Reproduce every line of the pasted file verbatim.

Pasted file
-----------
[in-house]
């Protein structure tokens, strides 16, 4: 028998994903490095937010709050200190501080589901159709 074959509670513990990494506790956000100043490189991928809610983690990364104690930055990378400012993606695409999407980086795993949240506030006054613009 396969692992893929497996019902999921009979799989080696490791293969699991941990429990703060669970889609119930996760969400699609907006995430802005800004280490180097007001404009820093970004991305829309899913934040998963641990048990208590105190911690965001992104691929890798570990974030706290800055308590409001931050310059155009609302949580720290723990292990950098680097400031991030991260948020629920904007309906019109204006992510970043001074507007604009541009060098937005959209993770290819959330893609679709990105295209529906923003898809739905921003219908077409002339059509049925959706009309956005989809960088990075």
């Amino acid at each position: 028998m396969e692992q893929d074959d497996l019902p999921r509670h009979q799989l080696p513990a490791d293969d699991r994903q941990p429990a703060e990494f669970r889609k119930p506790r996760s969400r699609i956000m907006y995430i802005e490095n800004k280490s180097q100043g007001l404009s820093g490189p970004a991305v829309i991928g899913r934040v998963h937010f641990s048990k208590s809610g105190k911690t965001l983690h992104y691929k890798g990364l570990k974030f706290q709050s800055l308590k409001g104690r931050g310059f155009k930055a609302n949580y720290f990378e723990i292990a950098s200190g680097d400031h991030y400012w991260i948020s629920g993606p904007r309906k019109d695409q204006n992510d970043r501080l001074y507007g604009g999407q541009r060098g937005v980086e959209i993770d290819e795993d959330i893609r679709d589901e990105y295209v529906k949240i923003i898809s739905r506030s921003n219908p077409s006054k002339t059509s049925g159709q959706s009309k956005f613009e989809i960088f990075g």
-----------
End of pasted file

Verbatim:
[in-house]
């Protein structure tokens, strides 16, 4: 028998994903490095937010709050200190501080589901159709 074959509670513990990494506790956000100043490189991928809610983690990364104690930055990378400012993606695409999407980086795993949240506030006054613009 396969692992893929497996019902999921009979799989080696490791293969699991941990429990703060669970889609119930996760969400699609907006995430802005800004280490180097007001404009820093970004991305829309899913934040998963641990048990208590105190911690965001992104691929890798570990974030706290800055308590409001931050310059155009609302949580720290723990292990950098680097400031991030991260948020629920904007309906019109204006992510970043001074507007604009541009060098937005959209993770290819959330893609679709990105295209529906923003898809739905921003219908077409002339059509049925959706009309956005989809960088990075």
């Amino acid at each position: 028998m396969e692992q893929d074959d497996l019902p999921r509670h009979q799989l080696p513990a490791d293969d699991r994903q941990p429990a703060e990494f669970r889609k119930p506790r996760s969400r699609i956000m907006y995430i802005e490095n800004k280490s180097q100043g007001l404009s820093g490189p970004a991305v829309i991928g899913r934040v998963h937010f641990s048990k208590s809610g105190k911690t965001l983690h992104y691929k890798g990364l570990k974030f706290q709050s800055l308590k409001g104690r931050g310059f155009k930055a609302n949580y720290f990378e723990i292990a950098s200190g680097d400031h991030y400012w991260i948020s629920g993606p904007r309906k019109d695409q204006n992510d970043r501080l001074y507007g604009g999407q541009r060098g937005v980086e959209i993770d290819e795993d959330i893609r679709d589901e990105y295209v529906k949240i923003i898809s739905r506030s921003n219908p077409s006054k002339t059509s049925g159709q959706s009309k956005f613009e989809i960088f990075g």